# Tag Info

31

If we pre-evaluate the expression: x1 B[Quantity[ll, "Micrometers"], Quantity[1000, "Kelvins"]] then the run time can be reduced by about factor 10. We can do this by hoisting the expression out of the loop and pre-evaluating using With: p = Module[{ll} , With[{v = x1 B[Quantity[ll, "Micrometers"], Quantity[1000, "Kelvins"]]} , ...

23

This is certainly the optimal way of obtaining the list you are looking for Quantity;QuantityUnitsPrivate$UnitReplacementRules[[1, All, 1]] EDIT for v10 (thanks @DavidCreech) In v10 this undocumented variable format has been changed into an association, whose keys are the units. Quantity; Keys[QuantityUnitsPrivate$UnitReplacementRules]

21

This should list you all available units in Mathematica. Needs["QuantityUnits"] Keys[QuantityUnitsPrivate$UnitReplacementRules] Inspired by eldo I made a little dynamic interface: Needs["QuantityUnits"] table = Keys[QuantityUnitsPrivate$UnitReplacementRules]; Panel[DynamicModule[{f = ""}, Column[{Text[Style["Mathematica Unit Search:", ...

16

I believe you can use "DimensionlessUnit" to get the desired result: In[6]:= Quantity[3, "DimensionlessUnit"] Out[6]= 3 (note this is the unit produced by QuantityUnit on a dimensionless value): In[7]:= QuantityUnit[3] Out[7]= "DimensionlessUnit"

16

x is not in mL..it is just a pure number. Quantity[x, "ml"] is the 'thing' that is in mL. To get what you want, you need to recast your Solve command as Solve[x Quantity[5, "mol"] + (Quantity[250, "ml"] - x) Quantity[7, "mol"] == Quantity[250, "ml"] Quantity[6, "mol"], x] However, the result is a bit strange looking. {{x -> Quantity[1/8000, ...

15

Just some analysis to try to find where the slow down. On my PC, it took 25 seconds to build the table. ps. I never used Units before. Your main loop: x = UnitConvert@Quantity["PlanckConstant" "SpeedOfLight"/"BoltzmannConstant"] x1 = UnitConvert@Quantity[2, "PlanckConstant" ("SpeedOfLight")^2] B[L_, T_] := (L^(-5))/(Exp[x/(L T)] - 1) c = Quantity[1000, ...

14

This appears to be a bug. The dimensions of the Boltzmann constant are incorrect. In fact, all the physical constants I checked have TemperatureUnit where they should have TemperatureDifferenceUnit. You should only have to make a substitution when making calls to physical constants in Quantity: q = UnitConvert[Quantity["elementary charge"]]; k = ...

14

While it would've been nice if the package handled it automatically, it can be fixed with a simple overloading of Quantity: Unprotect@Quantity; Quantity /: (0 | 0.) Quantity[_, unit_] := Quantity[0, unit] Protect@Quantity; You can add this to your init.m, so that you don't have to define it each time. You can test your examples with this: 0. Quantity[1, ...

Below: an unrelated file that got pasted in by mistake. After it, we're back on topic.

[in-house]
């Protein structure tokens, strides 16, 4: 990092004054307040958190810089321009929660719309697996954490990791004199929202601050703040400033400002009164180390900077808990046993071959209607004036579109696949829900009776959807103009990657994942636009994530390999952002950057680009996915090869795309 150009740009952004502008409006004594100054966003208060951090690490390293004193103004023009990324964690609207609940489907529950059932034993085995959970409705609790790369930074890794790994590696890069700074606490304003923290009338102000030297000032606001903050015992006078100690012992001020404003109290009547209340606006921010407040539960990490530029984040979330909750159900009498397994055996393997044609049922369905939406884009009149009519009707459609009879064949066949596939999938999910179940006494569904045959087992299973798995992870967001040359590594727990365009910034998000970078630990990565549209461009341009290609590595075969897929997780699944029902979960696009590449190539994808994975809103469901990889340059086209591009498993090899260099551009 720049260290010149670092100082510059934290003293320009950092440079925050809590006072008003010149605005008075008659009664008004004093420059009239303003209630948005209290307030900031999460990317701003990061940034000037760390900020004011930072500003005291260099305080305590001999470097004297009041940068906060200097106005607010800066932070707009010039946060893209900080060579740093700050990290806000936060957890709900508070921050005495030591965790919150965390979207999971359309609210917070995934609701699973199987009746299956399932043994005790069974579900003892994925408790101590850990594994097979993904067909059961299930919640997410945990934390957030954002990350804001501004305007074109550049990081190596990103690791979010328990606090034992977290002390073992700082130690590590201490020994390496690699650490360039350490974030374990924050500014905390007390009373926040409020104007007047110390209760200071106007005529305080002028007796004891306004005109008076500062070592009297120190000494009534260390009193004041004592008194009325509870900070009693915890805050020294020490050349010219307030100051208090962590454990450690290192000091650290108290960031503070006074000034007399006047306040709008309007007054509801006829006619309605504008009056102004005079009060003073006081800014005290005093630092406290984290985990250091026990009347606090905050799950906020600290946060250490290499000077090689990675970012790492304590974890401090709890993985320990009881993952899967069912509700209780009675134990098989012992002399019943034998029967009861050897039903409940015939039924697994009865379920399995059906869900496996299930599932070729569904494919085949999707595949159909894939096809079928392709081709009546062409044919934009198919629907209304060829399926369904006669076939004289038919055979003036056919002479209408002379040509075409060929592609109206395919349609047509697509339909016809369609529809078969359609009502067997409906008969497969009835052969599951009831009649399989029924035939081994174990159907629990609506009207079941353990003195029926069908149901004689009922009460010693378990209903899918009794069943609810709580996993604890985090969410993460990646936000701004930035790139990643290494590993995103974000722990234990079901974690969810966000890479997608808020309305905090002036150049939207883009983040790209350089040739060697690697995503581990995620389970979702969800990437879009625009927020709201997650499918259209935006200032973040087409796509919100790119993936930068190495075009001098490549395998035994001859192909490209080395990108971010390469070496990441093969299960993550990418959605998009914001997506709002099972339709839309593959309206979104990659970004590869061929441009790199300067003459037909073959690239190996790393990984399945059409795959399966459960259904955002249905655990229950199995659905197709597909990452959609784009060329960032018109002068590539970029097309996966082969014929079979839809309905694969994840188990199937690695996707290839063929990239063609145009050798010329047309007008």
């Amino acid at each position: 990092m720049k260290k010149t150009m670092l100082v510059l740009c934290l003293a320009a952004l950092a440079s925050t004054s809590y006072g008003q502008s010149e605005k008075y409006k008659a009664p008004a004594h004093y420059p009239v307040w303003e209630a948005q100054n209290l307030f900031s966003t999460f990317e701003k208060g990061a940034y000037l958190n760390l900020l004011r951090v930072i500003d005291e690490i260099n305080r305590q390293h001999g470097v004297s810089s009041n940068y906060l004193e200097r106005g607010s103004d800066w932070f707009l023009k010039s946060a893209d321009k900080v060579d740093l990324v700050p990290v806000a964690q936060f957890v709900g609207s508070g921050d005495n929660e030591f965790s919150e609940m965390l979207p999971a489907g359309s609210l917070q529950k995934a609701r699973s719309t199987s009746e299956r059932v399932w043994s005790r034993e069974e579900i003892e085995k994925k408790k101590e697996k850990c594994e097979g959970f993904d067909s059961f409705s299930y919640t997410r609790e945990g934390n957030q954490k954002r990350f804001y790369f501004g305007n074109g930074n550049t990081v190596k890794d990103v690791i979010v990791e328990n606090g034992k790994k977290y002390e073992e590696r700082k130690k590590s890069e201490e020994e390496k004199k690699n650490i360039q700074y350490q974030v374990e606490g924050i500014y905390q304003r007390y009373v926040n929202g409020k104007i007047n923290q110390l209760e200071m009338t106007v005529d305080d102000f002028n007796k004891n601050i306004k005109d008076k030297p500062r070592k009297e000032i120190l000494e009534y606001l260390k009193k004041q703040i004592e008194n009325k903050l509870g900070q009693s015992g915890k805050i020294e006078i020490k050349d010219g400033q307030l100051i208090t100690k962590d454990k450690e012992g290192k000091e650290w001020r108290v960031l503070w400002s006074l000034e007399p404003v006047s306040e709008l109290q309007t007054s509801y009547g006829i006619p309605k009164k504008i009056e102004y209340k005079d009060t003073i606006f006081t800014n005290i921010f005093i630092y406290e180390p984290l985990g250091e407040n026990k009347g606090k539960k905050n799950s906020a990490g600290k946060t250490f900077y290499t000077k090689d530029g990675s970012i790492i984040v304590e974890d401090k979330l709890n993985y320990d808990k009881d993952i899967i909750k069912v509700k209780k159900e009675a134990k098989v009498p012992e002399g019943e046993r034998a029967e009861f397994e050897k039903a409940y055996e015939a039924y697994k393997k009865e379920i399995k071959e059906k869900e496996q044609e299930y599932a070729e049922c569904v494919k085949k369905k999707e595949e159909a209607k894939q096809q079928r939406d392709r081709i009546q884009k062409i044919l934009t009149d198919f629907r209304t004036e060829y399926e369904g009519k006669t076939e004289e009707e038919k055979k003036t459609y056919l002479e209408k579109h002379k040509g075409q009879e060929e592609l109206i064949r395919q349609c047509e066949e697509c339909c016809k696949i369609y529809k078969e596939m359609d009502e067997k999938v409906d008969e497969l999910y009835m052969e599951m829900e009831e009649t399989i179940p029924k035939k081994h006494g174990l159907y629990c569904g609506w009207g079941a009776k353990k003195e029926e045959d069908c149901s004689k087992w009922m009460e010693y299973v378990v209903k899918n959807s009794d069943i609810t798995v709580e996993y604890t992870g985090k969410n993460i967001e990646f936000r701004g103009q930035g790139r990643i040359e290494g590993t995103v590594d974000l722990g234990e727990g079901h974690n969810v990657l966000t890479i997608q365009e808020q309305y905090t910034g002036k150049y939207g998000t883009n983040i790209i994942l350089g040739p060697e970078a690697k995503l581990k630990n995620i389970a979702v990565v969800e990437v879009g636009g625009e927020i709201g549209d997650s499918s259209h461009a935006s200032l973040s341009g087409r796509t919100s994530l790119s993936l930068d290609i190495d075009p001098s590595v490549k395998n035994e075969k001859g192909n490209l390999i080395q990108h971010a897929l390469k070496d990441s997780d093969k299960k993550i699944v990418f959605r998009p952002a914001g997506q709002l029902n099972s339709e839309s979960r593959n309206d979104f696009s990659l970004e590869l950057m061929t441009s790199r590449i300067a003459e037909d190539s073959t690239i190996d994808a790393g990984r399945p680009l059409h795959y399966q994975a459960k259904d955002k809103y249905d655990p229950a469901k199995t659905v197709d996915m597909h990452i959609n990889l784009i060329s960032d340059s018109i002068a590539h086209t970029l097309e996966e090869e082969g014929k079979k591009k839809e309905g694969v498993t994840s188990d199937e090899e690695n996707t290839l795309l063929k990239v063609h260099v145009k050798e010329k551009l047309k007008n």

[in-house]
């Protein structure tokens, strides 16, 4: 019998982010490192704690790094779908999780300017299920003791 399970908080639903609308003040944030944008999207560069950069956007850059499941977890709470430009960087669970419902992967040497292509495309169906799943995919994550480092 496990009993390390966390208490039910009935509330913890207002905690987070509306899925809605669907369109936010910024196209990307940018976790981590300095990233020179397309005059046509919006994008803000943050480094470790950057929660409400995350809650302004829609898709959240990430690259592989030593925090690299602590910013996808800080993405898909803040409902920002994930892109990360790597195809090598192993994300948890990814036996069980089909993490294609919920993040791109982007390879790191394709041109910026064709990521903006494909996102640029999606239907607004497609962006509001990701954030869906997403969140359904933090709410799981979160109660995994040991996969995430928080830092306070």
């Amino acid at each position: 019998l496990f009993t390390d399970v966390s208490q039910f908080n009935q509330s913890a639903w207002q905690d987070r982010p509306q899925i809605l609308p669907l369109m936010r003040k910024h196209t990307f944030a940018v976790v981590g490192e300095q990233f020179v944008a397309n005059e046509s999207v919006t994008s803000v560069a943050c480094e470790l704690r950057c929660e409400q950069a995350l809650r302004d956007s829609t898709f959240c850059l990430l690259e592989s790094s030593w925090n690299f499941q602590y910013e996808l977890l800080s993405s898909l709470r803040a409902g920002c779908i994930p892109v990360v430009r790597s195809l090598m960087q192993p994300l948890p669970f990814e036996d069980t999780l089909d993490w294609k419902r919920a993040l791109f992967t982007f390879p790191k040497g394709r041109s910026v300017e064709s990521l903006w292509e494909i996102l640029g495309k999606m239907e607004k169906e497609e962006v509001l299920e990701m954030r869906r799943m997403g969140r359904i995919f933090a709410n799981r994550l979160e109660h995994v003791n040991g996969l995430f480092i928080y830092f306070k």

14

Here is a cheap way which does not involve WA, but will only be as good as you make it to be (so that you'd have to customize it yourself): create a dynamic environment: ClearAll[withUnits]; SetAttributes[withUnits, HoldAll]; withUnits[code_] := Function[Null, Block[{Quantity}, SetAttributes[Quantity, HoldRest]; Quantity /: ...

13

That code should work and it does work on my machine. The problem could be the following. You have only one part that requires Wolfram|Alpha interpretation: Quantity[24, "1/Seconds"] It is not built in unit - so it goes to Wolfram|Alpha for interpretation (how cool is that? ;-) ). This works almost always - unless something is wrong with internet ...

13

I have mined the Units package for the names of all units defined therein and correlated them to the built-in strings recognized by Quantity(referenced here). I then define a new function Quantify to convert the old school units into Quantity objects. unitRules = Dispatch[{Abampere -> Quantity[1, "ABAmperes"], Abcoulomb -> Quantity[1, ...

10

In physics Planck constant may be used as a natural unit. If you want to switch to another unit system, use UnitConvert[]. For example, you can switch to standard SI units this way: UnitConvert[Quantity[1, "PlanckConstant"], "SIBase"] Which will give you: Quantity[6.626070*10^-34, ("Kilograms" ("Meters")^2)/("Seconds")] This can be done at the end ...

10

The following works for V10. First we define some abbreviation rules: rule = {"Newtons" :> N, "Meters" :> m, "Pascals" :> Pa, "Farads" :> F}; (* add more rules here *) Then: unit = TextString[QuantityUnit[Quantity[1, "Newtons/Meters^2"]] /. rule] "N/m^2" StringQ[unit] True TextString[QuantityUnit[Quantity[1, ...

10

UnitConvert[Quantity[179., "Centimeters"], MixedRadix["Feet", "Inches"]] returns Quantity[MixedRadix[5, 10.472440944881885], MixedRadix["Feet", "Inches"]] which formats as 5'10.4724"

9